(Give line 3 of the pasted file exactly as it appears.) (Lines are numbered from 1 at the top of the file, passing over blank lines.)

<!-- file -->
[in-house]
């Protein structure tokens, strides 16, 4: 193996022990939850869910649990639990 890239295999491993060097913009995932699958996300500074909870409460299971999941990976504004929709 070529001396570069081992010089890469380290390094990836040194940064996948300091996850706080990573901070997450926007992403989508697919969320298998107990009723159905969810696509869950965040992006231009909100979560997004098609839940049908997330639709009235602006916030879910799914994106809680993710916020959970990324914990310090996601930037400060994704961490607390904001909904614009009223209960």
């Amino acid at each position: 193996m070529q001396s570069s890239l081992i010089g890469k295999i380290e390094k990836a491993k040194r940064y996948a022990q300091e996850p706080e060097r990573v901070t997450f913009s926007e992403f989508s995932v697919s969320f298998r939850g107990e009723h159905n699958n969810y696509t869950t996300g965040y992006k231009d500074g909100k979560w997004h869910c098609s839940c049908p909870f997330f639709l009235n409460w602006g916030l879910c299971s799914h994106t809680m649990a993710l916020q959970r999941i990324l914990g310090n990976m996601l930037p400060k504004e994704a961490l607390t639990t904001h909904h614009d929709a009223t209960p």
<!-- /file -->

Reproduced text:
């Amino acid at each position: 193996m070529q001396s570069s890239l081992i010089g890469k295999i380290e390094k990836a491993k040194r940064y996948a022990q300091e996850p706080e060097r990573v901070t997450f913009s926007e992403f989508s995932v697919s969320f298998r939850g107990e009723h159905n699958n969810y696509t869950t996300g965040y992006k231009d500074g909100k979560w997004h869910c098609s839940c049908p909870f997330f639709l009235n409460w602006g916030l879910c299971s799914h994106t809680m649990a993710l916020q959970r999941i990324l914990g310090n990976m996601l930037p400060k504004e994704a961490l607390t639990t904001h909904h614009d929709a009223t209960p």